As a lawyer, I know the hard truth about that Ivanka perjury story

The media and the Twittersphere has gone wild about Ivanka’s emails. But let’s take a look at what they really mean

Eric Lewis
New York
Tuesday 29 June 2021 18:37 BST
(AFP via Getty Images)

The waves of schadenfreude were almost visible when David Korn broke a story in Mother Jones that Ivanka Trump may not have been truthful in her deposition last December in the District of Columbia Attorney General’s lawsuit regarding the enormous family slush fund that was the Trump Inauguration Committee. The suit alleges “that the Inaugural Committee, a nonprofit corporation, coordinated with the Trump family to grossly overpay for event space in the Trump International Hotel.”

When asked whether she had “involvement in the process of planning the inauguration,” Ivanka Trump replied, “I really didn’t have an involvement.” She added that if her “opinion was solicited” regarding an inauguration event, she “would give feedback to my father or to anyone who asked my perspective or opinion.”

Yet emails and other documents showed that Ivanka was actively involved in numerous inauguration events, including multiple meetings and extensive communications with Stephanie Winston Wolkoff, the inauguration organizer and author of a tell-all book about her ex-best friend Melania Trump. Rick Gates, the deputy chairman of the Inauguration Committee and later convicted felon and star witness against his former mentor Paul Manafort, wrote to Ivanka on November 29, 2016 and said Winston Wolkoff would be calling her about various events “based on our meetings.” “Great,” replied Ivanka. A meeting was held a few days later, followed by a long email to Jared and Ivanka from Winston Wolkoff, with a report on the various events and the “overarching strategic objective” of “reinforcing the theme ‘With the People: Making America Great.’” This included inviting “Families from all 50 states and providing Airfare. Accommodations. Hair & makeup.” One presumes only the ladies were getting the “Hair & makeup.”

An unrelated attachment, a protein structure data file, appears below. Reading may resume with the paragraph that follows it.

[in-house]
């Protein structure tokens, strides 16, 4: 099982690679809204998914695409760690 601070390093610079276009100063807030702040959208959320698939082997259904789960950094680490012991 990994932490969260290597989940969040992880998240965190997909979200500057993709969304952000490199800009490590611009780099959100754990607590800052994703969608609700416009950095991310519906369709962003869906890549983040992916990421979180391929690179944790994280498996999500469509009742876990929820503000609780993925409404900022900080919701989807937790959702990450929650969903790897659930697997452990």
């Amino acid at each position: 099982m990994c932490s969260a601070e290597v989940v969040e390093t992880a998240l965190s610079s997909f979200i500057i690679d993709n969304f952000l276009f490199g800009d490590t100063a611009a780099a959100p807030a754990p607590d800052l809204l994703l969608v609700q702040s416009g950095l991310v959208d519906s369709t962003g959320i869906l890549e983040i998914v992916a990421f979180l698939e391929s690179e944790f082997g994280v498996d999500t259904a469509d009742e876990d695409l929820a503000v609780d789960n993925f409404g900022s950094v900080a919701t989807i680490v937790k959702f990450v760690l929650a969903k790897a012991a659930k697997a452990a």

Ivanka’s communications about the inauguration continued all through December and January. Winston Wolkoff asked Ivanka to host a “Women’s Entrepreneurs Reception/Dinner” and asked for a guest list. Although Jared replied that this “looks like it’s going to be a special event,” Ivanka was a tougher customer, indicating that her interest in hosting “depends on the quality and theme of the event.” Presumably, the requisite quality and theme was not achieved, as the event did not happen.

Ivanka also intervened when it became clear that there would be no “A-list entertainers” at the inauguration and had approval authority on the inaugural dinner memos. Indeed, she attended a major meeting at Trump Tower with a “run-through of the entire inauguration,” including slides on events, the communications strategy, and branding.